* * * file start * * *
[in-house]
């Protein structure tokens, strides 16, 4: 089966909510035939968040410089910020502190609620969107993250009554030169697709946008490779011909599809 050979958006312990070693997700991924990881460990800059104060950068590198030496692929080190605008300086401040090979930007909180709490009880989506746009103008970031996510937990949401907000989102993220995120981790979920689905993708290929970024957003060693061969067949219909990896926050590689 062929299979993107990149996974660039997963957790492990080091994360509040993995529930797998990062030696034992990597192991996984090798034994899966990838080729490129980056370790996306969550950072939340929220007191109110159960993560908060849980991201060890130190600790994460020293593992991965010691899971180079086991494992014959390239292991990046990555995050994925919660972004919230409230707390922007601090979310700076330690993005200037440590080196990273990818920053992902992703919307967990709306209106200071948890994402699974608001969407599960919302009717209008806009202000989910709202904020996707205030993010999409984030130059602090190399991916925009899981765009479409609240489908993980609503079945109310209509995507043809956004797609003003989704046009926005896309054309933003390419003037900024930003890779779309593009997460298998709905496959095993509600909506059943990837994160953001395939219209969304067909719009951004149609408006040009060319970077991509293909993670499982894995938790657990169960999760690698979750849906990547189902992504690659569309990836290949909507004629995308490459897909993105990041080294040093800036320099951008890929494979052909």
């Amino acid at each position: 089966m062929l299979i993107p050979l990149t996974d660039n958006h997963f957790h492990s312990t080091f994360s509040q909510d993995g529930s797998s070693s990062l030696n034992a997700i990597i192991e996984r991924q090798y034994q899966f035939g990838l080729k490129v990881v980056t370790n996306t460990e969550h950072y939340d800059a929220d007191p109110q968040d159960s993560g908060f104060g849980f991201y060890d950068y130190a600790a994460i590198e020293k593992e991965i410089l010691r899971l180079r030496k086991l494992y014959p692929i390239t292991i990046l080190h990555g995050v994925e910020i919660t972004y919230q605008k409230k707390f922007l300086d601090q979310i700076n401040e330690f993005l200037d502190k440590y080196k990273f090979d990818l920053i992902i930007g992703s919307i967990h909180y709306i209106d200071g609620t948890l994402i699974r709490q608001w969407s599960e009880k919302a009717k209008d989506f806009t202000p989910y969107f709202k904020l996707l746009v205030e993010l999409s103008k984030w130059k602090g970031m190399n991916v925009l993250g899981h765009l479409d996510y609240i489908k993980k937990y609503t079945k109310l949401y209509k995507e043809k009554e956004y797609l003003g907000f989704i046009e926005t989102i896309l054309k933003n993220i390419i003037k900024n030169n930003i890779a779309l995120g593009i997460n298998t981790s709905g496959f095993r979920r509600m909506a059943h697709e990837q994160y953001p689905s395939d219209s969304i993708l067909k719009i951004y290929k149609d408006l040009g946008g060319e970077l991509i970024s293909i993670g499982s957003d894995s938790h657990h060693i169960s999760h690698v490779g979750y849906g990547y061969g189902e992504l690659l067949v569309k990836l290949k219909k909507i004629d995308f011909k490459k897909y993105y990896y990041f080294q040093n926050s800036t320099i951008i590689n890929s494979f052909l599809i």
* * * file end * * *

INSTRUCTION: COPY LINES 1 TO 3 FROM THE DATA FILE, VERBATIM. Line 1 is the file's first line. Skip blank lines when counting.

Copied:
[in-house]
């Protein structure tokens, strides 16, 4: 089966909510035939968040410089910020502190609620969107993250009554030169697709946008490779011909599809 050979958006312990070693997700991924990881460990800059104060950068590198030496692929080190605008300086401040090979930007909180709490009880989506746009103008970031996510937990949401907000989102993220995120981790979920689905993708290929970024957003060693061969067949219909990896926050590689 062929299979993107990149996974660039997963957790492990080091994360509040993995529930797998990062030696034992990597192991996984090798034994899966990838080729490129980056370790996306969550950072939340929220007191109110159960993560908060849980991201060890130190600790994460020293593992991965010691899971180079086991494992014959390239292991990046990555995050994925919660972004919230409230707390922007601090979310700076330690993005200037440590080196990273990818920053992902992703919307967990709306209106200071948890994402699974608001969407599960919302009717209008806009202000989910709202904020996707205030993010999409984030130059602090190399991916925009899981765009479409609240489908993980609503079945109310209509995507043809956004797609003003989704046009926005896309054309933003390419003037900024930003890779779309593009997460298998709905496959095993509600909506059943990837994160953001395939219209969304067909719009951004149609408006040009060319970077991509293909993670499982894995938790657990169960999760690698979750849906990547189902992504690659569309990836290949909507004629995308490459897909993105990041080294040093800036320099951008890929494979052909």
């Amino acid at each position: 089966m062929l299979i993107p050979l990149t996974d660039n958006h997963f957790h492990s312990t080091f994360s509040q909510d993995g529930s797998s070693s990062l030696n034992a997700i990597i192991e996984r991924q090798y034994q899966f035939g990838l080729k490129v990881v980056t370790n996306t460990e969550h950072y939340d800059a929220d007191p109110q968040d159960s993560g908060f104060g849980f991201y060890d950068y130190a600790a994460i590198e020293k593992e991965i410089l010691r899971l180079r030496k086991l494992y014959p692929i390239t292991i990046l080190h990555g995050v994925e910020i919660t972004y919230q605008k409230k707390f922007l300086d601090q979310i700076n401040e330690f993005l200037d502190k440590y080196k990273f090979d990818l920053i992902i930007g992703s919307i967990h909180y709306i209106d200071g609620t948890l994402i699974r709490q608001w969407s599960e009880k919302a009717k209008d989506f806009t202000p989910y969107f709202k904020l996707l746009v205030e993010l999409s103008k984030w130059k602090g970031m190399n991916v925009l993250g899981h765009l479409d996510y609240i489908k993980k937990y609503t079945k109310l949401y209509k995507e043809k009554e956004y797609l003003g907000f989704i046009e926005t989102i896309l054309k933003n993220i390419i003037k900024n030169n930003i890779a779309l995120g593009i997460n298998t981790s709905g496959f095993r979920r509600m909506a059943h697709e990837q994160y953001p689905s395939d219209s969304i993708l067909k719009i951004y290929k149609d408006l040009g946008g060319e970077l991509i970024s293909i993670g499982s957003d894995s938790h657990h060693i169960s999760h690698v490779g979750y849906g990547y061969g189902e992504l690659l067949v569309k990836l290949k219909k909507i004629d995308f011909k490459k897909y993105y990896y990041f080294q040093n926050s800036t320099i951008i590689n890929s494979f052909l599809i």